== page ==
As one grows older and presumable wiser, one should come to the realization that everything in the world that evokes a strong reaction — whether positive or negative — is a reflection of something within oneself. One can only be sure that an object or person is not symbolic of something that arouses unconscious feelings unless one’s reaction to it is complete indifference.
So having a deep well of hate for a particular item of clothing is certainly peculiar, and Rosa Lyster at New York Magazine has explored her sartorial animosity with a lengthy diatribe on the shawl cardigan, which she finds repulsive.
I’ll leave you to speculate on what it symbolizes to her, but a key is likely to be found in this passage:
Expanding on the terrible fact that this cardigan is for some reason still sold in stores, effectively enabling anyone who wants to look like a querulous little teddy bear who is proud of the friendship he has cultivated with Prince Andrew, British GQ contributing editor Alfred Tong told me, “It came back around during the mid-to-late ’00s, a.k.a. late-period J. Crew, when McQueen, Americana, and the whole idea of dressing iconically became a thing again. It was a very conservative, backward period of men’s fashion. So I guess that’s what [people who wear it] are trying to channel: a hackneyed idea of authentically iconic dressing.”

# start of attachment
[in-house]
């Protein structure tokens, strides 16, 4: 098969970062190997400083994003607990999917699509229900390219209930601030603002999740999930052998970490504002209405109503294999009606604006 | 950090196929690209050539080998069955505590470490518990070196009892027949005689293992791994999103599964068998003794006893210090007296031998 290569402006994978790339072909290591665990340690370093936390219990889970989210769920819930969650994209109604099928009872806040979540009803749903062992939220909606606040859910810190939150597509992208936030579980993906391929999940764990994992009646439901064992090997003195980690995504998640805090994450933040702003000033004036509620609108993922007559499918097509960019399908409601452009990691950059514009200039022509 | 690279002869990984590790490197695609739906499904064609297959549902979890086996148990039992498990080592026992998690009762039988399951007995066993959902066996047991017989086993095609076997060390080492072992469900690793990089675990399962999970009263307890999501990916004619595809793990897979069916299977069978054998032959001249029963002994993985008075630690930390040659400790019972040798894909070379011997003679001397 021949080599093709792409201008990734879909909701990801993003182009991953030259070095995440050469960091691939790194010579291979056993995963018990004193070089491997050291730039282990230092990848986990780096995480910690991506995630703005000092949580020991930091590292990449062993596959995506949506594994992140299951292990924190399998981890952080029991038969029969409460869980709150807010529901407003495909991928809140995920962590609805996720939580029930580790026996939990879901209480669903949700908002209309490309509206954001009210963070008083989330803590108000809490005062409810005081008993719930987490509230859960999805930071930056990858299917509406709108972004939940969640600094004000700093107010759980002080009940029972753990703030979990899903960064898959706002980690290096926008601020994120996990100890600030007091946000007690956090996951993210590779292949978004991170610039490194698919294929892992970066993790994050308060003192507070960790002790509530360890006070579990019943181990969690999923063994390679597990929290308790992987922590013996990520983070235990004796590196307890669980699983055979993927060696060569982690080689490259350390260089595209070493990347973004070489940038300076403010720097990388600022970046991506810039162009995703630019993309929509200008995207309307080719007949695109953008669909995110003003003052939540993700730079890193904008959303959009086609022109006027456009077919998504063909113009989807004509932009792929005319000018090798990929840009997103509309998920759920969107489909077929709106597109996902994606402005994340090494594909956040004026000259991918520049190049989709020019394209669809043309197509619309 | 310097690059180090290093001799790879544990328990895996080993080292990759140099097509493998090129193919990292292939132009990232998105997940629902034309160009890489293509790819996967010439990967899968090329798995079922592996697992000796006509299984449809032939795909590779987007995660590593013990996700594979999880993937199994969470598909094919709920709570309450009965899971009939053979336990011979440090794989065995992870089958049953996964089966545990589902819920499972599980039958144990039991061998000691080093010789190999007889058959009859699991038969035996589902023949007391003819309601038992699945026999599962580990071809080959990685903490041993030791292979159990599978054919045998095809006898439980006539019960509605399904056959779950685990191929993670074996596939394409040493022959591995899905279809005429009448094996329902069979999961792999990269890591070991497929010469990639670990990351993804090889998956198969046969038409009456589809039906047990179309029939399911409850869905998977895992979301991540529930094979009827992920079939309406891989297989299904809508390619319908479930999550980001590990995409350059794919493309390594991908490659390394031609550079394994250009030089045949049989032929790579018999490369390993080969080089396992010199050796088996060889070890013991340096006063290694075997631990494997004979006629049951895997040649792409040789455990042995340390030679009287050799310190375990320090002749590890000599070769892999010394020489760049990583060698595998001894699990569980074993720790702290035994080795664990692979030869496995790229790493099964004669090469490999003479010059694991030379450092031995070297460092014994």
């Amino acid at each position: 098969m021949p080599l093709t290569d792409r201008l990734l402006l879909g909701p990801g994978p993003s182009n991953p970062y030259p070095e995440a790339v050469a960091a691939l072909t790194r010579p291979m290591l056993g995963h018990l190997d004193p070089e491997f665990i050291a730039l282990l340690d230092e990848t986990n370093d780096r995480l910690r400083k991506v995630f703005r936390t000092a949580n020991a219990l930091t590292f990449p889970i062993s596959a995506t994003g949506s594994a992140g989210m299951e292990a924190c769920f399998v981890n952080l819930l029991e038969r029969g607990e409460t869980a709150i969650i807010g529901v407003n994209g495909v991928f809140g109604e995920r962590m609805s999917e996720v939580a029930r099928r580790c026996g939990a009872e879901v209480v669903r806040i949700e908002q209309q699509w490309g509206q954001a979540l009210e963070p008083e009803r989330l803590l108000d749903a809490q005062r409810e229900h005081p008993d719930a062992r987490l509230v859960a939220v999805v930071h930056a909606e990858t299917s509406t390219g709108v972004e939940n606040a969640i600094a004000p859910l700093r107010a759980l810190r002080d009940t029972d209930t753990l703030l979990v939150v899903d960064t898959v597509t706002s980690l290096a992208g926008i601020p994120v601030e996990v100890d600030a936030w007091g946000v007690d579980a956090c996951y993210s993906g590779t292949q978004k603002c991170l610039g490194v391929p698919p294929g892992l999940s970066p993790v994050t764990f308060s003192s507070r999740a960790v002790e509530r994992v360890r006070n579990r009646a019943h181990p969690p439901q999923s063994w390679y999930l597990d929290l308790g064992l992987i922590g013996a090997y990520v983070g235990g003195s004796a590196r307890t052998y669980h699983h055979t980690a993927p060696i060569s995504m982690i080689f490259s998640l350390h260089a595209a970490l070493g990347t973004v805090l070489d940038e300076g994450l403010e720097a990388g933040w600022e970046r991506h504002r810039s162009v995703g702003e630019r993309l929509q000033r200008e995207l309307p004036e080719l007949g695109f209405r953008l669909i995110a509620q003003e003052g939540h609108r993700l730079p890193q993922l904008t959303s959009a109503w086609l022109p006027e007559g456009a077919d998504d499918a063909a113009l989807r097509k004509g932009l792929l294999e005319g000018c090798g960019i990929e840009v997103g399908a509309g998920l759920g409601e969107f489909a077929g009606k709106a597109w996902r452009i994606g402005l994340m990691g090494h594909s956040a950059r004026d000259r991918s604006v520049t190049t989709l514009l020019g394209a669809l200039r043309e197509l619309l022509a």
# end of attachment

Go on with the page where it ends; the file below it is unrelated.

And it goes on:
Check out the “awful cardigan” piece here and practice your amateur psychology. One day you’ll need it — for yourself. — CC